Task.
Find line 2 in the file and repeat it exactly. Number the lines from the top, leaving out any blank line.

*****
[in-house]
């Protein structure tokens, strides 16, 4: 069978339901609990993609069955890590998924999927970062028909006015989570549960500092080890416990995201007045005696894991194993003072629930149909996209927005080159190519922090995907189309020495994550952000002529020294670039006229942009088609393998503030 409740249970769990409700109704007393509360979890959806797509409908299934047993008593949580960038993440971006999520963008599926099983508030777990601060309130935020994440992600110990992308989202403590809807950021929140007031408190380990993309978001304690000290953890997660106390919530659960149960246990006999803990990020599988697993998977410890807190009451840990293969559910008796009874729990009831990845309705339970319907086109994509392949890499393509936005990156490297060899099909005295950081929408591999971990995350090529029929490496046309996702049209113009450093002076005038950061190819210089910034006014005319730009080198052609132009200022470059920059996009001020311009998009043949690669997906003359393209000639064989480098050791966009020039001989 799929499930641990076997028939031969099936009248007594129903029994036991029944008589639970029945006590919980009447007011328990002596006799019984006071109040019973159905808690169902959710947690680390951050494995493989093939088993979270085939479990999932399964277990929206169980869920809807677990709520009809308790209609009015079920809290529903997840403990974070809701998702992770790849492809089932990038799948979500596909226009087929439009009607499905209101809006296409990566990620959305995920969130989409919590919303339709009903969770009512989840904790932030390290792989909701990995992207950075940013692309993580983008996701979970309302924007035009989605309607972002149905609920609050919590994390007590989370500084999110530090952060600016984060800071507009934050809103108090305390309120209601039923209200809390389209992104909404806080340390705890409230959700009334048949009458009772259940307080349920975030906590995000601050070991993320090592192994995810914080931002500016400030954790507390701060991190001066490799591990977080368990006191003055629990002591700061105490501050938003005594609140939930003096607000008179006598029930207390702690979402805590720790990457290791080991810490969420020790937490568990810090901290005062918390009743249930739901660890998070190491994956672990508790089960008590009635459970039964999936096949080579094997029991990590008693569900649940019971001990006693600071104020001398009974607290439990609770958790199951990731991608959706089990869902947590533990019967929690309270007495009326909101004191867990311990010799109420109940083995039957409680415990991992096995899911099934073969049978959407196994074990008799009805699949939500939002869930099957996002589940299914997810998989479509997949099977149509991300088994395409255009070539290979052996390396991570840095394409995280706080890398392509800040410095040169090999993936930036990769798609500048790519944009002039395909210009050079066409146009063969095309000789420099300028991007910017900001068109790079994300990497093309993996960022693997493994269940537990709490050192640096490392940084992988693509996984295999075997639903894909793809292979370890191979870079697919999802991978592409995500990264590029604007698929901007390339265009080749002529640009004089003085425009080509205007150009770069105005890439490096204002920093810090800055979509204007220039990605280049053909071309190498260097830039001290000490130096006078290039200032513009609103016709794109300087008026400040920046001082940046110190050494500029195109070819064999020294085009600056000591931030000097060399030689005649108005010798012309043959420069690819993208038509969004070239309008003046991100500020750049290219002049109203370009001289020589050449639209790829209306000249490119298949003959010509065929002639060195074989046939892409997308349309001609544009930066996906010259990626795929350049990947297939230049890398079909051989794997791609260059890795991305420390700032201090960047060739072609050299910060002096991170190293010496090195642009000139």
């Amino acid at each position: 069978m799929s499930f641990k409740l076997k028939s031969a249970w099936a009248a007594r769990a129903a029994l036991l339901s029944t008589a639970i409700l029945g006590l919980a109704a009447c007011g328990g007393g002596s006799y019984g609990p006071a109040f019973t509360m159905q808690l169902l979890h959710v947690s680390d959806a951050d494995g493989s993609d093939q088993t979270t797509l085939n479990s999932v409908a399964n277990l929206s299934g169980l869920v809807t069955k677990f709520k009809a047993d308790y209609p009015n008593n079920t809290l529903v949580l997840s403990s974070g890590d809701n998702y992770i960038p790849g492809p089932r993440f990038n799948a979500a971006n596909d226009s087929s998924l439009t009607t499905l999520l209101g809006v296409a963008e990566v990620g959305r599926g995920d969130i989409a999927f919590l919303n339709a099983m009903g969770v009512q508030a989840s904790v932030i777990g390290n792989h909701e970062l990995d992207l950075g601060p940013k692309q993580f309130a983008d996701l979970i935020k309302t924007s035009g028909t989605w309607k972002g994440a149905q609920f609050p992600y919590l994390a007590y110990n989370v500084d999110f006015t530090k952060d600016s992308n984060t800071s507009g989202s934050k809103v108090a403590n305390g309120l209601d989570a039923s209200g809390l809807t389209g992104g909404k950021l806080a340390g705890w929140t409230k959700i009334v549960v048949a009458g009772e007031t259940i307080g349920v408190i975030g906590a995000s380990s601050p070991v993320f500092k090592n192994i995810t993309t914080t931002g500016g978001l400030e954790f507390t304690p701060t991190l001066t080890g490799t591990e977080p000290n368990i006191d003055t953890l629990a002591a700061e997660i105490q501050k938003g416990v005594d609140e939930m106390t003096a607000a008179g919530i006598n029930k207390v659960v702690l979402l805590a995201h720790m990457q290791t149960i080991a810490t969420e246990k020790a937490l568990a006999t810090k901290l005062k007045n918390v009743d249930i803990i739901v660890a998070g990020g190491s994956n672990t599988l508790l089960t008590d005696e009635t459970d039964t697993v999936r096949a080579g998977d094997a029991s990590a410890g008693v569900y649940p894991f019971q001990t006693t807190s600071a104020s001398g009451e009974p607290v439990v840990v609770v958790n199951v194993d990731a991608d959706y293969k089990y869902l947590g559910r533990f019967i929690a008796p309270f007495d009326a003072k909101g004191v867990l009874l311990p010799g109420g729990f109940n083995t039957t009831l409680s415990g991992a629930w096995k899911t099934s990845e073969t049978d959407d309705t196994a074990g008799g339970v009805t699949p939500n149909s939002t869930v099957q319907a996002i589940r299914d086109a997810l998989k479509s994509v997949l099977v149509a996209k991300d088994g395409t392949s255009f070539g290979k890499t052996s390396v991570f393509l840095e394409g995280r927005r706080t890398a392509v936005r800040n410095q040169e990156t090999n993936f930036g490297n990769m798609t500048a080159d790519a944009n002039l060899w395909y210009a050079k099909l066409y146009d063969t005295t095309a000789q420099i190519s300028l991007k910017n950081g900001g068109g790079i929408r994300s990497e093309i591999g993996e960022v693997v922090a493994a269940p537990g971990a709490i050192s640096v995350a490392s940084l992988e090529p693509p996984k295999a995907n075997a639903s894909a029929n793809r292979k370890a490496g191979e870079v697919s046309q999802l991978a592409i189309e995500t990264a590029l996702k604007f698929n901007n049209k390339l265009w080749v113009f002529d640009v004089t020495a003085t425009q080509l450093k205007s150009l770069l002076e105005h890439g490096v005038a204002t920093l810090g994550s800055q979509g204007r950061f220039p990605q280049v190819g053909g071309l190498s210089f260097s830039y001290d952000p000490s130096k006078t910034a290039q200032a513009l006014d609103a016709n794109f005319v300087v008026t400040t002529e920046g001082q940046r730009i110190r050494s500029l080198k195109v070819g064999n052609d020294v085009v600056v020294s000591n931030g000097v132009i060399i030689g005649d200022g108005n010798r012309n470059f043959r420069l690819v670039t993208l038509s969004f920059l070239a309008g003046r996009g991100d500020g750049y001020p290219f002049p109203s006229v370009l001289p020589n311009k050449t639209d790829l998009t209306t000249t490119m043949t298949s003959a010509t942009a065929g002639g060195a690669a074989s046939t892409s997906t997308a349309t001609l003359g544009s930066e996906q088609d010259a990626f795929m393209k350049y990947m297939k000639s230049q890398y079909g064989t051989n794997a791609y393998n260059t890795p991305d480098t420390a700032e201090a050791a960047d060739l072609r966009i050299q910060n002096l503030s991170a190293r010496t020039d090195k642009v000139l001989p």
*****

């Protein structure tokens, strides 16, 4: 069978339901609990993609069955890590998924999927970062028909006015989570549960500092080890416990995201007045005696894991194993003072629930149909996209927005080159190519922090995907189309020495994550952000002529020294670039006229942009088609393998503030 409740249970769990409700109704007393509360979890959806797509409908299934047993008593949580960038993440971006999520963008599926099983508030777990601060309130935020994440992600110990992308989202403590809807950021929140007031408190380990993309978001304690000290953890997660106390919530659960149960246990006999803990990020599988697993998977410890807190009451840990293969559910008796009874729990009831990845309705339970319907086109994509392949890499393509936005990156490297060899099909005295950081929408591999971990995350090529029929490496046309996702049209113009450093002076005038950061190819210089910034006014005319730009080198052609132009200022470059920059996009001020311009998009043949690669997906003359393209000639064989480098050791966009020039001989 799929499930641990076997028939031969099936009248007594129903029994036991029944008589639970029945006590919980009447007011328990002596006799019984006071109040019973159905808690169902959710947690680390951050494995493989093939088993979270085939479990999932399964277990929206169980869920809807677990709520009809308790209609009015079920809290529903997840403990974070809701998702992770790849492809089932990038799948979500596909226009087929439009009607499905209101809006296409990566990620959305995920969130989409919590919303339709009903969770009512989840904790932030390290792989909701990995992207950075940013692309993580983008996701979970309302924007035009989605309607972002149905609920609050919590994390007590989370500084999110530090952060600016984060800071507009934050809103108090305390309120209601039923209200809390389209992104909404806080340390705890409230959700009334048949009458009772259940307080349920975030906590995000601050070991993320090592192994995810914080931002500016400030954790507390701060991190001066490799591990977080368990006191003055629990002591700061105490501050938003005594609140939930003096607000008179006598029930207390702690979402805590720790990457290791080991810490969420020790937490568990810090901290005062918390009743249930739901660890998070190491994956672990508790089960008590009635459970039964999936096949080579094997029991990590008693569900649940019971001990006693600071104020001398009974607290439990609770958790199951990731991608959706089990869902947590533990019967929690309270007495009326909101004191867990311990010799109420109940083995039957409680415990991992096995899911099934073969049978959407196994074990008799009805699949939500939002869930099957996002589940299914997810998989479509997949099977149509991300088994395409255009070539290979052996390396991570840095394409995280706080890398392509800040410095040169090999993936930036990769798609500048790519944009002039395909210009050079066409146009063969095309000789420099300028991007910017900001068109790079994300990497093309993996960022693997493994269940537990709490050192640096490392940084992988693509996984295999075997639903894909793809292979370890191979870079697919999802991978592409995500990264590029604007698929901007390339265009080749002529640009004089003085425009080509205007150009770069105005890439490096204002920093810090800055979509204007220039990605280049053909071309190498260097830039001290000490130096006078290039200032513009609103016709794109300087008026400040920046001082940046110190050494500029195109070819064999020294085009600056000591931030000097060399030689005649108005010798012309043959420069690819993208038509969004070239309008003046991100500020750049290219002049109203370009001289020589050449639209790829209306000249490119298949003959010509065929002639060195074989046939892409997308349309001609544009930066996906010259990626795929350049990947297939230049890398079909051989794997791609260059890795991305420390700032201090960047060739072609050299910060002096991170190293010496090195642009000139």